GPS gamers can seek four different caches on zoo grounds
If you notice Oregon Zoo visitors looking down at their GPS devices instead of up at the animals, don't be surprised. Since the zoo joined millions of people worldwide in the game of geocaching this spring, some visitors have been almost as interested in finding the zoo's caches as its cats.
Geocaching is an outdoor treasure-hunting game that originated in Beavercreek, Ore. In it, players search for hidden containers called caches using GPS-enabled devices, and then share their experiences online. In March, the Oregon Zoo placed four caches on its grounds, posting the GPS coordinates online at www.geocaching.com. Since then, a number of geocachers have found the containers and posted about their experiences on the website, writing comments like "Another great zoo cache for my grandson," and "In good condition, thanks."
"The zoo's caches are designed to be fun and family-friendly," said Lorrie Strawn, Oregon Zoo admissions supervisor and a geocaching enthusiast. "They are hidden in public spaces to make it safe and exciting for children to participate. But it's also fun for adults, and a great place for beginners to gain experience."
Strawn, who partnered with a member of GEOregon to plan and place the zoo's caches, says that, due to the secretive nature of the game, only a few other organizations in the area have officially posted caches. Bringing it out into the open, she says, has encouraged geocachers and their families to find something new to enjoy at the zoo.
"You can see people walking along the trail, looking down at their GPS and thinking, 'Where is it?'" Strawn said.
Each zoo cache is a small locked box with a logbook inside. Its GPS location and lock combination are posted on geocaching.com for players to find and use to open the cache. Decorations on each cache reflect the environment in which it is placed: a picture of silverware on the cache near the animal commissary, for example, and a painting of a train on the cache by the zoo railway.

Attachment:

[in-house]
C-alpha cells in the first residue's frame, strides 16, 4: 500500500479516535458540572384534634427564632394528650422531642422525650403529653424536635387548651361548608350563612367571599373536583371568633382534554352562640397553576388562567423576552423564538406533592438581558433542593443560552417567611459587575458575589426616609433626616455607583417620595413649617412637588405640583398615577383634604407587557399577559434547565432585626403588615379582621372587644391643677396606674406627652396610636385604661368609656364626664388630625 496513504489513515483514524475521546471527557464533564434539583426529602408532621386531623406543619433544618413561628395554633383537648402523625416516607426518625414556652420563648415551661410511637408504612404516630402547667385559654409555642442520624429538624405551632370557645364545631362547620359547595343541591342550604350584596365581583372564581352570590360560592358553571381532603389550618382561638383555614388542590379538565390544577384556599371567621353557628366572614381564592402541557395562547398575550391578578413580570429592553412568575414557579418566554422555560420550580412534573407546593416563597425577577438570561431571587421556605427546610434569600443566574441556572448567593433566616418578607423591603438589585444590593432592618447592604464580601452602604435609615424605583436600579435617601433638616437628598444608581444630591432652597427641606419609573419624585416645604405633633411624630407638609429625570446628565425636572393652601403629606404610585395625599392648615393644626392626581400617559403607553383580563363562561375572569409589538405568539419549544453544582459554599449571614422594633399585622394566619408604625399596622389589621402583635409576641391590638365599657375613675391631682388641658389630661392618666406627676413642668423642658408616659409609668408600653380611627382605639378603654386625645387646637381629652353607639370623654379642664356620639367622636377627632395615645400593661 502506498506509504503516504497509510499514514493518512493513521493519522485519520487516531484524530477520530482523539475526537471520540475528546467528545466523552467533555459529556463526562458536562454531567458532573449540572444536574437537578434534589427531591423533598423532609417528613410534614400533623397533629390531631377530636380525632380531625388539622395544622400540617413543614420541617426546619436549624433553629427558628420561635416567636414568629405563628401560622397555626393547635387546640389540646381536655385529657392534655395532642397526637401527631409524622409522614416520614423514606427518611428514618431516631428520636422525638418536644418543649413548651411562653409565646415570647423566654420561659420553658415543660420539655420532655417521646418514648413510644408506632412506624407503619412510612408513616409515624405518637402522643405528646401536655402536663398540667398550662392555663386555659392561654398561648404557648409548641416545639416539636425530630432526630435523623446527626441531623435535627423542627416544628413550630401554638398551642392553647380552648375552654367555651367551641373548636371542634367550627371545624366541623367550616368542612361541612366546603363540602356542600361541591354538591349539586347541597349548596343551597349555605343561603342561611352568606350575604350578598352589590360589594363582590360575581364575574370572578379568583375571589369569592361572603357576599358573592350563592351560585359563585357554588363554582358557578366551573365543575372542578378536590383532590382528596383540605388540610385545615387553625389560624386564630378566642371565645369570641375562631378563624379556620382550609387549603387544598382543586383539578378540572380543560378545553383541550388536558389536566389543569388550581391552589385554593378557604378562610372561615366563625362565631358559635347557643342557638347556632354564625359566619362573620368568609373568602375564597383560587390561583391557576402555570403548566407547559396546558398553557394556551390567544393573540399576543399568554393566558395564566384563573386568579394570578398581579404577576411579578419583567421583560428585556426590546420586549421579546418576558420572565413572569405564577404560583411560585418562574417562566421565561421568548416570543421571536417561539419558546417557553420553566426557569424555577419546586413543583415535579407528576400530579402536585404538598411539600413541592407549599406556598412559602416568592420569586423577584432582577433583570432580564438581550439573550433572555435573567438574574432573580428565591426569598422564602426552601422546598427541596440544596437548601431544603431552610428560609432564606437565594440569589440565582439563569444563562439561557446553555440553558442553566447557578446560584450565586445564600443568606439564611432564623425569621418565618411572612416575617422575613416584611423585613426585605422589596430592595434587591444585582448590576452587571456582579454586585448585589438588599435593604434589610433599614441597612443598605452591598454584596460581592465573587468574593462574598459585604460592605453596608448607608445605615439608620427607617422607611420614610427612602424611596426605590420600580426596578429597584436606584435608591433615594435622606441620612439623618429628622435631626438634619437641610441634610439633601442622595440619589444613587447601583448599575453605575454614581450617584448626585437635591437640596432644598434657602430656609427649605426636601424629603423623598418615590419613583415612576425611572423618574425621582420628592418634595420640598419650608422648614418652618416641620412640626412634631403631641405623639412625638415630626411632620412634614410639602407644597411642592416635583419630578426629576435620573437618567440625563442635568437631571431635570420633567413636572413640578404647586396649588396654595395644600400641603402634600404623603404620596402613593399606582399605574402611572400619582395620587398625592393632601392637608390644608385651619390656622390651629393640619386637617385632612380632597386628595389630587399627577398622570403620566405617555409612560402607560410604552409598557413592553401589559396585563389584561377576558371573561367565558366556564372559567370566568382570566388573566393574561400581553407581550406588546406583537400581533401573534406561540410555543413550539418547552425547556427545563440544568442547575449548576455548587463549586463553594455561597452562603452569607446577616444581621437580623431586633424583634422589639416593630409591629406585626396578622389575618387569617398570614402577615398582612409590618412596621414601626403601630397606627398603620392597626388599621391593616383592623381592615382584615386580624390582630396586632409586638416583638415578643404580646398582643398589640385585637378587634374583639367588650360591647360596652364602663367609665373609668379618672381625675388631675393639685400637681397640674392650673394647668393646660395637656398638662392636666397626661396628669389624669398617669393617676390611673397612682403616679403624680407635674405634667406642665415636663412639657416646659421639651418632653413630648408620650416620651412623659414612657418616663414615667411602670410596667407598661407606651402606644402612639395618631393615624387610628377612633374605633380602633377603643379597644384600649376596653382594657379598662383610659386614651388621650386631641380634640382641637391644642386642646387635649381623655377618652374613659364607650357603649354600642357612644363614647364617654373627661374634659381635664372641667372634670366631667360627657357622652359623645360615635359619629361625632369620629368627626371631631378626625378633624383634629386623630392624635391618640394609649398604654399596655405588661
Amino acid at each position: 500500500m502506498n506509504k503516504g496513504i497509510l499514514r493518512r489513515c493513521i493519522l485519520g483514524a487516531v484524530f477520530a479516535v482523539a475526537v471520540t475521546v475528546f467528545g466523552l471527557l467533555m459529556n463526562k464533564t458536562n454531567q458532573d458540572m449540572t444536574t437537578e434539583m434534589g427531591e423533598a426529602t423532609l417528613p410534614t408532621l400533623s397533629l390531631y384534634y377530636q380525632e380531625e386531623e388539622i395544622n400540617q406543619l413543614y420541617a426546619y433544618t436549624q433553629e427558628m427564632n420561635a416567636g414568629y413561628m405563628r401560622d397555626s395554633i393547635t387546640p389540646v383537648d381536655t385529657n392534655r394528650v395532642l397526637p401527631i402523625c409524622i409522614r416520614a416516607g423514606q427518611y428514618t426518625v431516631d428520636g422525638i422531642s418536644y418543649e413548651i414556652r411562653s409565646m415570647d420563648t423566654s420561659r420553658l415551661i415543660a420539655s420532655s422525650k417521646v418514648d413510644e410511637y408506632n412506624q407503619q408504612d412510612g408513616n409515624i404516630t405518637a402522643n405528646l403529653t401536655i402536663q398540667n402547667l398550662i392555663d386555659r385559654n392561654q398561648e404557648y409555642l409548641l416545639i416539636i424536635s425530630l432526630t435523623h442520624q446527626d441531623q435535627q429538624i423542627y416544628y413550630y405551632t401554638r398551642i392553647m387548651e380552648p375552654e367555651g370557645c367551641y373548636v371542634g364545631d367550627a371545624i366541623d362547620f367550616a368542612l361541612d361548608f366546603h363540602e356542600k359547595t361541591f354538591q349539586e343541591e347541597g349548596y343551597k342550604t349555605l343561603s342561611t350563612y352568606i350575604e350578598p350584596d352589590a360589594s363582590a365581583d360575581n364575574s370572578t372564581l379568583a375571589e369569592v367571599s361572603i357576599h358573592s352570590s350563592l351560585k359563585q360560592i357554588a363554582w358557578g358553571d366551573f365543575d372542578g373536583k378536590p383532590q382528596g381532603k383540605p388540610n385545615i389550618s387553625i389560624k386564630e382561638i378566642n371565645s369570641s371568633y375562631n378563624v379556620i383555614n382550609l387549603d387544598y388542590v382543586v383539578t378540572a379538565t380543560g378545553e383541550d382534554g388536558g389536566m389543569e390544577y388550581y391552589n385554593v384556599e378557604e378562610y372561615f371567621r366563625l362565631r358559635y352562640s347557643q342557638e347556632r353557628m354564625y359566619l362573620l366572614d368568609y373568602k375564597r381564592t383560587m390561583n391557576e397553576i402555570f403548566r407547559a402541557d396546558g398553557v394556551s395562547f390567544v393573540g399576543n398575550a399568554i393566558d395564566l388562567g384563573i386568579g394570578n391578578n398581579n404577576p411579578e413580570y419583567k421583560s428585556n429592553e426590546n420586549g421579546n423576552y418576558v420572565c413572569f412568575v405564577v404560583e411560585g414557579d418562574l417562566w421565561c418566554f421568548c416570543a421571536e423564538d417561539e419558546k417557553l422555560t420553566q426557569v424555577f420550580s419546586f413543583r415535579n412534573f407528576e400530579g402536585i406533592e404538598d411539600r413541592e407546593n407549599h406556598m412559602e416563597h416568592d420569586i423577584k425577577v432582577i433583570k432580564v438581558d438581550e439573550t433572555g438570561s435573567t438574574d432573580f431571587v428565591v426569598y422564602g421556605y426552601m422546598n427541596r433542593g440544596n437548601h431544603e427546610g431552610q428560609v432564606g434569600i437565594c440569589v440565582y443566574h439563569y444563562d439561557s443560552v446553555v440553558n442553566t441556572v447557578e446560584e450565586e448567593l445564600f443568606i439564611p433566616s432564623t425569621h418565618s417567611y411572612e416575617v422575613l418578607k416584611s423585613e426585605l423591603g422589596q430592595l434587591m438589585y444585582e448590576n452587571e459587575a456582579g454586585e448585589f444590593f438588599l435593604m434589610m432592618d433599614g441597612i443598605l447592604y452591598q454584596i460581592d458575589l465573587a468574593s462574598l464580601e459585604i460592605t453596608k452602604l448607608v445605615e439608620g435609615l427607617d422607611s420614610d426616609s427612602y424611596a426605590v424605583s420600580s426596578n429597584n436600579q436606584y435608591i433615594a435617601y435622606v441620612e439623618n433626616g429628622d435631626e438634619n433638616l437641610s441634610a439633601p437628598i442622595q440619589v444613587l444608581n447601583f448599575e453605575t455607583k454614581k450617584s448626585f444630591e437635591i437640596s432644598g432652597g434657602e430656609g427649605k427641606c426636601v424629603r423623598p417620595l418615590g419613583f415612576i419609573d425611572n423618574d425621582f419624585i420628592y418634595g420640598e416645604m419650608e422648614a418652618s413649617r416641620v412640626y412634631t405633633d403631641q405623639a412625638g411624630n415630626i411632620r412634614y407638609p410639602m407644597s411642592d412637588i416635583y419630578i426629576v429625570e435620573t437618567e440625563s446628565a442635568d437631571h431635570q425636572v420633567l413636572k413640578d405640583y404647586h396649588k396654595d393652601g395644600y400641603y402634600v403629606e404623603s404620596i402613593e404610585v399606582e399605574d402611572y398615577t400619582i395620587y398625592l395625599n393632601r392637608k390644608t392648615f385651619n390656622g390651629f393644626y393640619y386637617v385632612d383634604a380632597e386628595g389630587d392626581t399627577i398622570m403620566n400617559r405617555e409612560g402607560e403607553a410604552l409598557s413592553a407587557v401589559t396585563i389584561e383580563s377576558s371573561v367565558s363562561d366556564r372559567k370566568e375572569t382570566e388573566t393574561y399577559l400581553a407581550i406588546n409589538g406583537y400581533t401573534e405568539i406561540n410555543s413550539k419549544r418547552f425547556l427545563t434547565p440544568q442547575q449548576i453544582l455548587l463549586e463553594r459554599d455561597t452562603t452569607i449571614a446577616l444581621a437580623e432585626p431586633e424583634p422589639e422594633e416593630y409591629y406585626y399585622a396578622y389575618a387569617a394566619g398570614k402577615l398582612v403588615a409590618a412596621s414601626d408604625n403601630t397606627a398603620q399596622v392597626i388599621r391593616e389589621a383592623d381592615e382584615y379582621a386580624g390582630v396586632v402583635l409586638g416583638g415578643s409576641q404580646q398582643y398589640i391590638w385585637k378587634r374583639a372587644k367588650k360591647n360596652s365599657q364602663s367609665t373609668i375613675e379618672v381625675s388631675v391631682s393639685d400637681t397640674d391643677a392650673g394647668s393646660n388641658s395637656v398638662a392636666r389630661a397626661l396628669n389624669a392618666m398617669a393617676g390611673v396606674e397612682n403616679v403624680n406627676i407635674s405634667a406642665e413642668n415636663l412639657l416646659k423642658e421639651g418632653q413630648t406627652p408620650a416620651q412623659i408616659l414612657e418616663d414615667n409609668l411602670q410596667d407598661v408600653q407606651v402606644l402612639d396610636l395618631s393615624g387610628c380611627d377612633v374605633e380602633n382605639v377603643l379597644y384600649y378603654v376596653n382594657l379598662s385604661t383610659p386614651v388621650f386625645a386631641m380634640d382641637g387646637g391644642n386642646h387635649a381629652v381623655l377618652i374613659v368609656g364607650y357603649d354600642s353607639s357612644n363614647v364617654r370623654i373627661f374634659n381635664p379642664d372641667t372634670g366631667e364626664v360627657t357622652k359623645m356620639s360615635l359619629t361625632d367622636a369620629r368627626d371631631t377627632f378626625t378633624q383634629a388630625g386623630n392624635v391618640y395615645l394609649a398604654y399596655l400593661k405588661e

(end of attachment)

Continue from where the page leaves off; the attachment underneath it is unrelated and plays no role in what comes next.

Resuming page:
All four caches have been placed with permission and can only be accessed when the zoo is open. Each has its own website with information and directions:
The Oregon Zoo is a service of Metro and is dedicated to its mission of inspiring the community to create a better future for wildlife. Committed to conservation, the zoo is currently working to save endangered California condors, Columbia Basin pygmy rabbits, Oregon silverspot and Taylor’s checkerspot butterflies, Western pond turtles and Oregon spotted frogs. Other projects include studies on black rhinos, Asian elephants, polar bears and bats.
The zoo relies in part on community support through donations to the Oregon Zoo Foundation to undertake these and many other animal welfare, education and sustainability programs. The zoo is located five minutes from downtown Portland, just off Highway 26 at exit 72. The zoo is also accessible by MAX light rail line. Visitors who travel to the zoo via MAX receive $1.50 off zoo admission. Find fare and route information online or by calling TriMet Customer Service at 503-238-RIDE (7433).
General zoo admission is $10.50 (ages 12-64), $9 for seniors (65 and up), $7.50 for children (ages 3-11) and free for those 2 and younger; 25 cents of the admission price helps fund regional conservation projects through the zoo’s Future for Wildlife program. A parking fee of $4 per car is also required. Additional information is available by calling 503-226-1561.